How to produce the purest argon ever

December 1, 2017 by Stefania Pandolfi, CERN
ARIA’s modules are being leak-tested at CERN before travelling to Sardinia, Italy. The top, bottom and one standard column module have now been lined up horizontally to test their alignment. Credit: J. Ordan/CERN

CERN is taking part in a project, called ARIA, for the construction of a 350-metre-tall distillation tower that will be used to purify liquid argon (LAr) for scientific and, in a second phase, medical use.

The full tower, composed of 28 identical modules plus a top (condenser) and a bottom (re-boiler) special module, will be installed in a disused mine site in Sardinia, Italy. The project is led by the Italian National Institute of Nuclear Physics (INFN) and was initiated to supply the purest possible to the international dark matter experiment DarkSide at INFN's Gran Sasso National Laboratories.

DarkSide is a dual-phase time-projection chamber that aims to detect the possible passage of a dark matter particle in the form of a Weakly Interacting Massive Particle (WIMP) when it hits the argon nuclei contained in the detector. Since this WIMP-nuclei interaction is predicted to be extremely rare, the detector must contain only the purest argon possible, so as not to accidentally produce a spurious signal.

ARIA has been designed to produce this extra-pure argon. Atmospheric argon contains many "impurities" such as water, oxygen, krypton and argon-39, an isotope of argon, which are all sources of unwanted signals. Argon from underground sources is already depleted from the argon-39 isotope by a factor of 1400, but this is still not enough for dark-matter research. ARIA is designed to purify underground argon by a further factor of 100, leaving only the radio-stable argon-40 isotope, by harnessing a very simple physical principle: the two isotopes have different volatility, which means that argon-39 will vaporise faster than argon-40 because it has one less nucleon in its nucleus.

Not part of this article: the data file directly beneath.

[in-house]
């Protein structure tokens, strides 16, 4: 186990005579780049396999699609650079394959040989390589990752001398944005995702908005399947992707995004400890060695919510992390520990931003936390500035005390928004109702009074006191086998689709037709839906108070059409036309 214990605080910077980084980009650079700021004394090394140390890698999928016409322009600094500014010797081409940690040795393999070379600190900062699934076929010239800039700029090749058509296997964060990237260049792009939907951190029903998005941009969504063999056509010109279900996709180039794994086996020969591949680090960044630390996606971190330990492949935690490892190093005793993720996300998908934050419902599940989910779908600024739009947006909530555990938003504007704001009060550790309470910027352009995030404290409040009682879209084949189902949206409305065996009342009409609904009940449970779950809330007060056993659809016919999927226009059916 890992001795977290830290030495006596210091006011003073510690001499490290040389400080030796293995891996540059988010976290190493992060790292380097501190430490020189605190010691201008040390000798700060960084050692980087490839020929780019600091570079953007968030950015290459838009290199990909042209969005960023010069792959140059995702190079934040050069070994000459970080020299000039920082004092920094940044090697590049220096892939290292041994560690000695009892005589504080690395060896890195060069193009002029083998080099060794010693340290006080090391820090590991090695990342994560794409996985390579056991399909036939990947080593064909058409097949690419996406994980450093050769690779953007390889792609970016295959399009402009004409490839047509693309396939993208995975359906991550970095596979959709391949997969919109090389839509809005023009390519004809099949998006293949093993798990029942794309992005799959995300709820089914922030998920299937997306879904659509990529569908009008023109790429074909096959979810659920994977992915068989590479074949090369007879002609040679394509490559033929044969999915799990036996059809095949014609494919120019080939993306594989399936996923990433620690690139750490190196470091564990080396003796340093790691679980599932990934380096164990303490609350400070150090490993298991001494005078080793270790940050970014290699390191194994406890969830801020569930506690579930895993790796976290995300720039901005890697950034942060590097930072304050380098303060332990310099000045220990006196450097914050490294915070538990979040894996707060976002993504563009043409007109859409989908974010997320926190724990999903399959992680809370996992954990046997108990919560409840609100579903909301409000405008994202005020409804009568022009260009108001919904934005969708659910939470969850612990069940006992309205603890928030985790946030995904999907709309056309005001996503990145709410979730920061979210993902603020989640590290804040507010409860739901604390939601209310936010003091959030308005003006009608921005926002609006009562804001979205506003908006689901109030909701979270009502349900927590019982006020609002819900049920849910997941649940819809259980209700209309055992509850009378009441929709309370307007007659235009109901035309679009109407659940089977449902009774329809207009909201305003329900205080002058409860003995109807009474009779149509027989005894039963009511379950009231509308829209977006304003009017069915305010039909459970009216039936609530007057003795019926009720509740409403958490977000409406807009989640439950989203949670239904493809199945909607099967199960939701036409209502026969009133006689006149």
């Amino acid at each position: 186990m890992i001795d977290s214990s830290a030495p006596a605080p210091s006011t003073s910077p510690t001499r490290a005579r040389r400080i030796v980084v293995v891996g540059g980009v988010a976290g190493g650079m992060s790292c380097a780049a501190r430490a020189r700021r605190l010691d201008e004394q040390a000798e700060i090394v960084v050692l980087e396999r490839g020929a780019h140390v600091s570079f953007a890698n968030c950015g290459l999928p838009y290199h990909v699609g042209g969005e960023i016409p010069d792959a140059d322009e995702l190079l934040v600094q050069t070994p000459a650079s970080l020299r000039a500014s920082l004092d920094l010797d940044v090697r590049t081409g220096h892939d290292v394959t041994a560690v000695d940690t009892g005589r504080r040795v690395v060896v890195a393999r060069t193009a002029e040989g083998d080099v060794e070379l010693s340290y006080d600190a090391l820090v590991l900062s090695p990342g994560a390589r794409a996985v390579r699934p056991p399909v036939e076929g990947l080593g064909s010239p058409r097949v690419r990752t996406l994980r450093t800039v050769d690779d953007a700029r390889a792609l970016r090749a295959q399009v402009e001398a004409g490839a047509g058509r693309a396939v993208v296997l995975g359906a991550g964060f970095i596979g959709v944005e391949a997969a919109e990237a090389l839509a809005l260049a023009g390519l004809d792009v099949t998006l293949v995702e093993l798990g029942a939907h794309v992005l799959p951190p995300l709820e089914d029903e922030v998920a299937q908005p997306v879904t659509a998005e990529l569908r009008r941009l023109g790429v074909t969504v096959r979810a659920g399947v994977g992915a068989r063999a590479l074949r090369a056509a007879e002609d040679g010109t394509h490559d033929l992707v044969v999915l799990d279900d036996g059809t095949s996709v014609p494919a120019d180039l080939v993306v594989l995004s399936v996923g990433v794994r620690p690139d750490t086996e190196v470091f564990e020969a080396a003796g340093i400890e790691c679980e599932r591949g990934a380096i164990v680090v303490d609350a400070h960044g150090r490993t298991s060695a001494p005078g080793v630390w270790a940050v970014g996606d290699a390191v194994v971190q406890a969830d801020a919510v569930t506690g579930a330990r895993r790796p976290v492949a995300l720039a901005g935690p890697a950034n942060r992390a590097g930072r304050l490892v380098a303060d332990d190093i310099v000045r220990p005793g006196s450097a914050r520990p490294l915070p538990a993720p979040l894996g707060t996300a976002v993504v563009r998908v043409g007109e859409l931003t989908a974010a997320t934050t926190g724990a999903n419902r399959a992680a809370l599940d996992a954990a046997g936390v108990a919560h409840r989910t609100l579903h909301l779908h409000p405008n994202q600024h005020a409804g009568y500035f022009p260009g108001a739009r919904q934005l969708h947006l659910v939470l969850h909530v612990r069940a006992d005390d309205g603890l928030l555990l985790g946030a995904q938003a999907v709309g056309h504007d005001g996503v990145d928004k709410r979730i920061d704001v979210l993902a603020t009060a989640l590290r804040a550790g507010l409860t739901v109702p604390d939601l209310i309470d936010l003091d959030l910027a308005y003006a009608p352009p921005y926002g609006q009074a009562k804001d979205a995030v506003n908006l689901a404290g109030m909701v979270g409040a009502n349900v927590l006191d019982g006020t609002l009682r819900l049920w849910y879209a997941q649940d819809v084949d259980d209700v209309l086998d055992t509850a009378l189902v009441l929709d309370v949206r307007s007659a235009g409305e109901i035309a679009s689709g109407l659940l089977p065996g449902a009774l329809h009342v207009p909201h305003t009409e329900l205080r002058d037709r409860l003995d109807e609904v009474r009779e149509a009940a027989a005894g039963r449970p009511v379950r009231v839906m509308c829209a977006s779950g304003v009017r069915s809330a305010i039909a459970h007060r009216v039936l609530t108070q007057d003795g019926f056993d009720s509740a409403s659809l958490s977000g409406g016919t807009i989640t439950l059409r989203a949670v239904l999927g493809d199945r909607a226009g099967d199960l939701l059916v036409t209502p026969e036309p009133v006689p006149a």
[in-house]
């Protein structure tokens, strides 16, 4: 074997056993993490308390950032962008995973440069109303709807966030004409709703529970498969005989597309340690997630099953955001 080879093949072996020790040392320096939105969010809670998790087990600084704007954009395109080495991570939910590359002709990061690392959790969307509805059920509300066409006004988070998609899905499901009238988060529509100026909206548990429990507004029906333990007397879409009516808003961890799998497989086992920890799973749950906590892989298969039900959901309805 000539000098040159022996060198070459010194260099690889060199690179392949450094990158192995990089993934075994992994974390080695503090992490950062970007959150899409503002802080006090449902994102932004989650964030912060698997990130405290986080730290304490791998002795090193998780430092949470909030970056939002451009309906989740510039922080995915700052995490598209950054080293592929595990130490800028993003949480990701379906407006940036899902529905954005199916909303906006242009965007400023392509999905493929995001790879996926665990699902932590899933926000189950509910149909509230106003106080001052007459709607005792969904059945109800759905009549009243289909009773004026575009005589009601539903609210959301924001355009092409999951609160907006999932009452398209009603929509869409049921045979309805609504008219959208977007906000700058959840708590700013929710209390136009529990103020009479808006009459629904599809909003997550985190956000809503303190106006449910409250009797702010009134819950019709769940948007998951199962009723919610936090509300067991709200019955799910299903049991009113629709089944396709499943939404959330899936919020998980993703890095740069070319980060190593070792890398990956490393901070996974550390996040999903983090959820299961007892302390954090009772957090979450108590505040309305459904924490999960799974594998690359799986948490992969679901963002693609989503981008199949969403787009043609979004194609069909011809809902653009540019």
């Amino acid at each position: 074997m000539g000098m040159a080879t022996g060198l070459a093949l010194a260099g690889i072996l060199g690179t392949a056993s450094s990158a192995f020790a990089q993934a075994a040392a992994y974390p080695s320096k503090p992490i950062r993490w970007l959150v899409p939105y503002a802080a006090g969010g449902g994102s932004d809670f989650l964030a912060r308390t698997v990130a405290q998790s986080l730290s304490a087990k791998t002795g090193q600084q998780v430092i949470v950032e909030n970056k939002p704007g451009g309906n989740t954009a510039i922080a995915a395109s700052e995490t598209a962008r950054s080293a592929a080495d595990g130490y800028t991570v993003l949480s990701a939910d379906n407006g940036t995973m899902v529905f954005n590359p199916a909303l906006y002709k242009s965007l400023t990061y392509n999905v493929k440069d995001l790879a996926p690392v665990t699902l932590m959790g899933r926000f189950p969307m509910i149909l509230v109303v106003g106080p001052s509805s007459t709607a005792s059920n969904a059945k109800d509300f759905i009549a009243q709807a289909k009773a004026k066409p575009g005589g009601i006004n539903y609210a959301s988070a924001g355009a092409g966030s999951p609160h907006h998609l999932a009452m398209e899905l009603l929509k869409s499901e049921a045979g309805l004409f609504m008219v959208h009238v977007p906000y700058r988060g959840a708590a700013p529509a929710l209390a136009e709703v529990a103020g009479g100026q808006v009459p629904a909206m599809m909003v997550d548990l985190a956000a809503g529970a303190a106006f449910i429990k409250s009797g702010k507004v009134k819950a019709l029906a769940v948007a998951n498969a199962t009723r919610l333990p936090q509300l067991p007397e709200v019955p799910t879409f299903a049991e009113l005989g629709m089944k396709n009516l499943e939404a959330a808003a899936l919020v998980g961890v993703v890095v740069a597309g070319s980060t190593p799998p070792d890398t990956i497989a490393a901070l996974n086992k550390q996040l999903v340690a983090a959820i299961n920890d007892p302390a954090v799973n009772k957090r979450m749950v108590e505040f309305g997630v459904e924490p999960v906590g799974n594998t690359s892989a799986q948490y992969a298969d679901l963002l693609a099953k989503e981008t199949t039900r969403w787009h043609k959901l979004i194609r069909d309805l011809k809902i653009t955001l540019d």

The is injected at the top of the column, where the condenser transforms it into liquid argon. The liquefied argon starts falling through a series of filters distributed along the column, where it is progressively purified. At the bottom, the boiler transforms the liquid argon back into gas and through a series of tubes brings it back to the condenser, where the process begins again. As the distillation occurs at cryogenic temperatures, the whole process takes place within a vacuum-insulated cryostat.

ARIA's modules are being built at Polaris, a company on the outskirts of Milan, Italy. The modules are then brought to CERN, where, one by one, they are being leak tested by the Vacuum, Surfaces and Coatings (VSC) group of the Technology Department. On Friday, 24 November, the top and bottom modules plus one standard module were brought to Building 180 and lined up to precisely check their alignment, geometry and interconnection interfaces, prior to welding. After this, the three modules will be taken to Sardinia, where they will be assembled vertically, initially above ground, to start operating and to test their functionality before assembling the complete column in the mine shaft.

ARIA is expected to be fully assembled by the end of 2018 and to start operations in 2019. Once the technique is proven, many other air components, such as oxygen-18, nitrogen-15 and carbon-13, could be distilled by applying the same process. These elements have important applications in many fields of research and technology, including diagnostic techniques for the detection of cancer.

Explore further: Prototype cryostat for neutrino experiment exceeds purity goals

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